Drag fabulosa Linda Simpson is too young to remember when her alter ego, Les Simpson, took these wonderful photos that are a part of NYC, c. 1985, a show going up at ClampArt Gallery (521-531 W. 25th St., between 10th/11th Aves.), so she's probably just as amazed as we are by the early AIDS activism and '80s fashions he captured.
(The final three images in the above gallery are from the after-party of 1982's Night of 100 Stars, and include shots of Elizabeth Taylor, Linda Evans and Liza Minnelli.)
The show also features: Amy Arbus, Catherine McGann, Nan Goldin, Larry Clark, and other familiar names.
I'll be stopping by the show this Saturday to eyeball this work in the flesh. I expect it will be like stepping into a time machine. Thirty years really does fly by when you're having fun.
Phillip of West Hollywood Nights got (contrary to what he thinks) good shots of Darren Criss at Madonna's pop-up fashion retrospective at Macy's in L.A. this past week. Check out some of his shots of the duds in the above gallery, and visit his site (Work Unfriendly) for Madonna, men and more.
***PLEASE CLUE ME IN ON NAMES OF ANY UNIDENTIFIED DANCERS***
Last night was the twenty-first annual edition of Broadway Bares and the fourth one in a row I've attended. Broadway Bares XXI: Masterpiece! snuck up on me; as I was watching it, I was thinking it wasn't my favorite. However, looking back at pictures and videos, it's obvious that there were some stunning numbers in spite of some pretty cringe-worthy humor interludes. In fact, the full-length musicals in which the night's dancers are currently performing should take notes.
The David? How about The Brandon! (Rubendall)
We arrived at Roseland to get in line around 9:30PM, so would have our pick of spots once the show let us in two hours later. Jason and I ran into a bunch of his friends, including Clark Kent, "Hey, Jude," and someone who once dated with Truth Wins Out good-fighter Wayne Besen (I guess his ex-, just not an ex-gay). There was a Bares virgin among us (sounds like a Treasure Media title), but the rest of us knew what to expect inside—skin, bawdy humor and opportunities to slip green into pink and/or brown. (Sidebar: Not just saying that—this year's Bares felt remarkably more racially diverse than past installments.)
Let's just look at Rotation here instead of at the end
Just past 11:30PM and after the 9:30PM show's patrons had spilled into the streets looking keyed up and, well, drunk, we filed in and beelined to the far side of the middle runway. I was pleased to be right at the stage, yet I'd later realize my "less good" position in previous years had actually been more desirable—I was so close it was tougher to take pictures and, at times, see thanks to the very sweet but confoundingly non-transparent guy in front of me. Making conversation as a go-go boy doled out ones in exchange for twenties, he asked me if I liked that the dancer was wearing a cock ring.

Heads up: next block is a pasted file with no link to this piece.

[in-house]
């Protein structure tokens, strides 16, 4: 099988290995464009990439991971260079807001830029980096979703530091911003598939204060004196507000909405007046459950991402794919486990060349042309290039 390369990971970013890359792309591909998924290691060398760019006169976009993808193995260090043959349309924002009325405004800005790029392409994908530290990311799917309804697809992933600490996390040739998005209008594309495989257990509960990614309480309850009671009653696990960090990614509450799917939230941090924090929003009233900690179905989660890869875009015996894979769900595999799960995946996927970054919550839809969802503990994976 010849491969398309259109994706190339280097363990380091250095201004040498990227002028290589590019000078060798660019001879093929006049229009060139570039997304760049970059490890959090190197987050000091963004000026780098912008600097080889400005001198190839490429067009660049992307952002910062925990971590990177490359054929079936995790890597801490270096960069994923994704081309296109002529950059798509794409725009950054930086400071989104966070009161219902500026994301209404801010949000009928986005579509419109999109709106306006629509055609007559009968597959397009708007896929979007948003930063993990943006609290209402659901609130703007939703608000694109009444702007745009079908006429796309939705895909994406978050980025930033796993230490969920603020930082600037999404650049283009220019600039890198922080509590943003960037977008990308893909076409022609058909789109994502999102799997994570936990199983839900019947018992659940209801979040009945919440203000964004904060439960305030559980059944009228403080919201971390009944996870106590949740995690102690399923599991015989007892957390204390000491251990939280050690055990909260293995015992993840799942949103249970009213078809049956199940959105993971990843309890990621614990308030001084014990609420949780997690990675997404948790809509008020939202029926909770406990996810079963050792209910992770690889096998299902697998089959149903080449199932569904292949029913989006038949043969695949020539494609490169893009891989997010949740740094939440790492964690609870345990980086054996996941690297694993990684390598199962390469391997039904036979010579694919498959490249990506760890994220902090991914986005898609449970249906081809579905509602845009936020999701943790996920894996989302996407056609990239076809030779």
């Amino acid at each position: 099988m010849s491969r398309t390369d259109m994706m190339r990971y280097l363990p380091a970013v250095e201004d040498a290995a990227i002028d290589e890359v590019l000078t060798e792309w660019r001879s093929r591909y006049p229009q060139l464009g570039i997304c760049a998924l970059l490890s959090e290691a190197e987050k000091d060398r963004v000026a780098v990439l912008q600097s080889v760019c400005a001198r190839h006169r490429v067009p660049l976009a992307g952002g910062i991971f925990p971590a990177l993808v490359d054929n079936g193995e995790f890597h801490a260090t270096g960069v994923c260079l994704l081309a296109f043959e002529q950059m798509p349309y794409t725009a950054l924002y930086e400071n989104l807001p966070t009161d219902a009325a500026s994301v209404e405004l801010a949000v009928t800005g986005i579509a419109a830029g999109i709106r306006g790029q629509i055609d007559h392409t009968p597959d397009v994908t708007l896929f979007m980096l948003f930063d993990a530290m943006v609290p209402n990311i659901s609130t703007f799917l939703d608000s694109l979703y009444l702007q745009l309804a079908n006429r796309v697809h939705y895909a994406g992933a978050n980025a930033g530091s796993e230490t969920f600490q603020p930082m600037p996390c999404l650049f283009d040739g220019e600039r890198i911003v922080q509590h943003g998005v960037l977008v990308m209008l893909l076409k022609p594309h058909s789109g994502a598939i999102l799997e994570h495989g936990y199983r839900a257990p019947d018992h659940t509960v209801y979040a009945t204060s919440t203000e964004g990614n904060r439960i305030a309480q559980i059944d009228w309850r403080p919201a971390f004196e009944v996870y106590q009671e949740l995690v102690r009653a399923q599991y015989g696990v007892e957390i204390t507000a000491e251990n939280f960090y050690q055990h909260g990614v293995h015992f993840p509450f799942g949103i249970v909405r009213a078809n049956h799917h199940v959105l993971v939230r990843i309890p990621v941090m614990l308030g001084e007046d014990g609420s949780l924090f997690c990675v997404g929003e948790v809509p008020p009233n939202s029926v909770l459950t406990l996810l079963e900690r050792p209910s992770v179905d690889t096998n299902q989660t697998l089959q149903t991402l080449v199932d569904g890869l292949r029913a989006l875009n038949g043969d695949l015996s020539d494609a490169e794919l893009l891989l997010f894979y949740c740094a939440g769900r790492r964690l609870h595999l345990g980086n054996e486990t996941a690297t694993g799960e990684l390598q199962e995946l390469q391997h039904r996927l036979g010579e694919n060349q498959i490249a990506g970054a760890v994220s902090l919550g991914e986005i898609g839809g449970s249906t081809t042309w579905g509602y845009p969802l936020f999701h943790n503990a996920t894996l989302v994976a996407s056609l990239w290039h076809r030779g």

The sea of horny homos looked like Grindr come to life; I didn't check it inside, but I imagine the first 50 guys on my screen would have been 0 feet away.
Keegan Albrecht paints "Come back to Broadway Bares, Jimmy Dean, Jimmy Dean"
The place was teeming with celebrities along with testosterone, including Wilson Cruz (in my group yet too far for me to chat with), John Benjamin Hickey, Nick Adams, BearCity's Joe Conti, entertainer nonpareil Scott Nevins, Jack Plotnick, Jonathan D. Lovitz and probably more.
While waiting for things to begin, we were treated to watching a cute artiste (Keegan Albrecht) painting an image of James Dean, but it was just as fun watching the pre-show T-shirt vendors attempting to steal the dancers' thunder by baring their buns for a determinedly devoted crew at the end of the middle runway.
It was 24 hours of Desperately Seeking Susan for me this week, meeting Madonna on Wednesday for the celebration of her and Lola's Material Girl line and then meeting a surprisingly large contingent of the cast and crew of that '80s classic the following night when the Film Society of Lincoln Center hosted a 25th-anniversary screening.
Me with Seidelman, Blum, Arquette & Quinn
Tickets to the event and after-party had been hard to come by, and it's no wonder—on top of some members of the press, the 268-seat theater must have had at least 25 people who'd worked on the movie, plus all their guests.
Left to right, top to bottom: Susan Seidelman's intro; Rosanna Arquette's bond with—and Mark Blum's raunchy screen-test with—Madonna; rushing the film out in case Madonna was a "flash-in-the-pan"; and funny casting stories...
So Madonna looks flawless (in the good way) on and inInterview (May 2010) thanks to inspired shots by Mert & Marcus that in turn seem inspired by Gary Heery's fantastic first-album cover shoot and Steven Meisel's 1991 Vanity Fairshoot (inset) and perhaps accidentally similar to Tom Munro's recent work with her. But despite parallels, the shots are not knock-offs, and a couple of them threaten to become instant classics.